Amazon Echo Show 5 (3rd Gen) vs. (2nd Gen): Should you upgrade?

Over the past few months, we’ve been seeing Amazon introduce upgrades and new products into its vast array of devices. This includes the Echo Show, with the Echo Show 5 (3rd Gen) introducing a few welcome changes when compared to the Echo Show 5 (2nd Gen). But that doesn’t necessarily mean that you need to toss your “old” Echo Show in the bin.

Amazon Echo Show 5 (3rd Gen) vs. (2nd Gen): Subtle design differences

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Echo Show 5 (2nd Gen) held in one hand, showing the camera off-switch

(Image credit: Jeramy Johnson / Android Central)

Unless you put the Echo Show 5 (3rd Gen) vs. (2nd Gen) side-by-side, there’s a good chance you won’t notice any differences. That’s simply because the design is pretty much the same, including the various buttons on the top in addition to the privacy switch for the camera.

Both of these smart displays sport a 5.5-inch LCD display with a 960 x 480 resolution. Amazon also brought back the same 2MP camera found in the top right corner, which is fine for video calls, but the Echo Show 8 (2nd Gen)’s 13MP camera still vastly outperforms the Echo Show 5.

The overall design of the new Echo Show 5 has also been tweaked, as the fabric covering blends into the display. With the last iteration, there was a plastic ring around the edges which housed the hardware buttons and mute switch. But that plastic ring is now gone, and the buttons have also been redesigned and appear to be more like touch-targets as opposed to physical buttons.

Amazon Echo Show 5 (3rd Gen) vs. (2nd Gen): Under-the-hood improvements

Amazon Echo Show 5 3rd gen on bedside table

(Image credit: Amazon)

The biggest design change that you’ll find is in the dimensions, as the Echo Show 5 (3rd Gen) is both taller and wider than its predecessor. This was done to accommodate the larger 1.7-inch speaker, offering a slight upgrade over the 1.65-inch speaker found in the Echo Show 5 (2nd Gen). According to Amazon, the speaker will deliver “clearer vocals and deeper bass,” while the microphone array has been shifted to improve voice detection.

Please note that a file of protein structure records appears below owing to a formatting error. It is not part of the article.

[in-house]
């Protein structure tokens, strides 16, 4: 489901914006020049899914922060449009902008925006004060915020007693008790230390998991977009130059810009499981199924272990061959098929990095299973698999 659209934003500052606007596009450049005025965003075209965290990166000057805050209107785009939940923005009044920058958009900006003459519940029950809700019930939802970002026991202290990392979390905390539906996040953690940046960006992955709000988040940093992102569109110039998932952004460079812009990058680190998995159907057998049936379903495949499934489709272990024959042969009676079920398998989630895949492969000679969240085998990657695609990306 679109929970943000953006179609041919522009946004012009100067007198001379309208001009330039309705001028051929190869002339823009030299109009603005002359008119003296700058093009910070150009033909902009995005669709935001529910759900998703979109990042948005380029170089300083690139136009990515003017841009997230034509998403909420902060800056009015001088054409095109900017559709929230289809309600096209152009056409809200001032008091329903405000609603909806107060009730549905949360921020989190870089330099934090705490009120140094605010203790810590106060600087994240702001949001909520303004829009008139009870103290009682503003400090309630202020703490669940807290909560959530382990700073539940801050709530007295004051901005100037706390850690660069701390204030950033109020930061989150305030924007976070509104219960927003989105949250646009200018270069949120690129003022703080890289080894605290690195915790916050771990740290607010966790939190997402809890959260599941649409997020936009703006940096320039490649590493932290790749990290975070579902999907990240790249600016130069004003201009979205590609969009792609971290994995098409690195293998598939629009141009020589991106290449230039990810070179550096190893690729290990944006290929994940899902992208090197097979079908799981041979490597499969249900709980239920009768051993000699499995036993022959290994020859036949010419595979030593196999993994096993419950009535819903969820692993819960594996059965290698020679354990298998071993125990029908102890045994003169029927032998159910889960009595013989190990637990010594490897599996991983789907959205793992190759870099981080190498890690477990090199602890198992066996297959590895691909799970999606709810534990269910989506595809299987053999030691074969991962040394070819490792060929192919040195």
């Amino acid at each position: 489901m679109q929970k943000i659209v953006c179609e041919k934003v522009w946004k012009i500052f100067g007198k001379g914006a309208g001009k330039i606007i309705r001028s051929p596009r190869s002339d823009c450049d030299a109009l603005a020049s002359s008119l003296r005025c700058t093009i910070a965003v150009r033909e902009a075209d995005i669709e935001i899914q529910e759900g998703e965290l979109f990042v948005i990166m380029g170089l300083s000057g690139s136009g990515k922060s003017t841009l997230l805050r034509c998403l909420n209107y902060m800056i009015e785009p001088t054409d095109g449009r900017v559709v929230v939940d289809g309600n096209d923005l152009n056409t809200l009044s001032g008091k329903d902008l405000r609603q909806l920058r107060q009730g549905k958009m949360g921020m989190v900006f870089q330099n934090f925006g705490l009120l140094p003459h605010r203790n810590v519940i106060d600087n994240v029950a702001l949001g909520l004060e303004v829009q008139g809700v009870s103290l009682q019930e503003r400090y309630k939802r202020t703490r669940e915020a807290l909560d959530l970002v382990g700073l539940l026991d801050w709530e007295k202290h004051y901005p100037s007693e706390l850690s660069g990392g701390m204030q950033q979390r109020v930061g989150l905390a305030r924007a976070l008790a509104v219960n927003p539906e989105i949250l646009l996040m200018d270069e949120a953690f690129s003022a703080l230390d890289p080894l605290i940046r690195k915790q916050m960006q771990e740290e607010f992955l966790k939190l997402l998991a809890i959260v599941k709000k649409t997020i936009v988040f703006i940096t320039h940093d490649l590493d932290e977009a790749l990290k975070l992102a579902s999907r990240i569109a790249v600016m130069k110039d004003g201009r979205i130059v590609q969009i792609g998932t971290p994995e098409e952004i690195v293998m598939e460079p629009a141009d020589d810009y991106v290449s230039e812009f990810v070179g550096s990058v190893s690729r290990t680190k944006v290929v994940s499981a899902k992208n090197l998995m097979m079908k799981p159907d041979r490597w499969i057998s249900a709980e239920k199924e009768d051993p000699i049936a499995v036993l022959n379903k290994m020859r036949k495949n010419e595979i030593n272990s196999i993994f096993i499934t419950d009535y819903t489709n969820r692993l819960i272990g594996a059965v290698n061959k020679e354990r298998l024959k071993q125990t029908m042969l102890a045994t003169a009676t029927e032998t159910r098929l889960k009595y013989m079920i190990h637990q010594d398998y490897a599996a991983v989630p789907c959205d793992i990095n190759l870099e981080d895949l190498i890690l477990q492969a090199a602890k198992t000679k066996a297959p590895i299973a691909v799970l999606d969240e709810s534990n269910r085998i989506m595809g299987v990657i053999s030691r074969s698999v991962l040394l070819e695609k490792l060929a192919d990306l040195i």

As for what’s actually powering the Echo Show 5 (3rd Gen), Amazon has upgraded the processor and is now using the MediaTek MT 8169B compared to the MT 8163 found in the 2nd Gen model. This alone will give you a little bit of a performance boost, but the real difference in power comes via the integration of Amazon’s AZ2 Neural Edge processor.

The AZ2 was first introduced in the Amazon Echo Show 15 and is now found in the Echo Pop and the latest Echo Show 5. As explained by Jerry Hildenbrand, the Amazon AZ2 chip provides improved machine learning and speech detection. Paired with the updated microphone array, you really shouldn’t run into too many issues when it comes to getting the Echo Show 5 (3rd Gen) to recognize your requests.

Amazon Echo Show 5 (3rd Gen) vs. (2nd Gen): Do you need to upgrade?

Amazon Echo Show 5 3rd gen camera switch

(Image credit: Amazon)

If you’re comparing the Amazon Echo Show 5 (3rd Gen) vs. (2nd Gen) and trying to decide whether you should upgrade, we would recommend waiting for Prime Day or Black Friday before doing so. This is simply because that’s when the biggest discounts are going to come, in some instances saving you 50% off the retail price.

We also think that Amazon has made enough changes to warrant upgrading from the Echo Show 5 (2nd Gen) to the Echo Show 5 (3rd Gen). The larger speaker alone could be enough to sway you to upgrade, but faster performance and more reliable voice recognition also plays a big role, in our opinion. Plus, it’s not like you won’t be able to still use the Echo Show 5 (2nd Gen), as you could always relegate it to another room in your home if you don’t already have one of the best smart displays in there.

Andrew Myrick
Senior Editor - Chromebooks, tablets, and wearables

Andrew Myrick is a Senior Editor at Android Central. He enjoys everything to do with technology, including tablets, smartphones, and everything in between. Perhaps his favorite past-time is collecting different headphones, even if they all end up in the same drawer.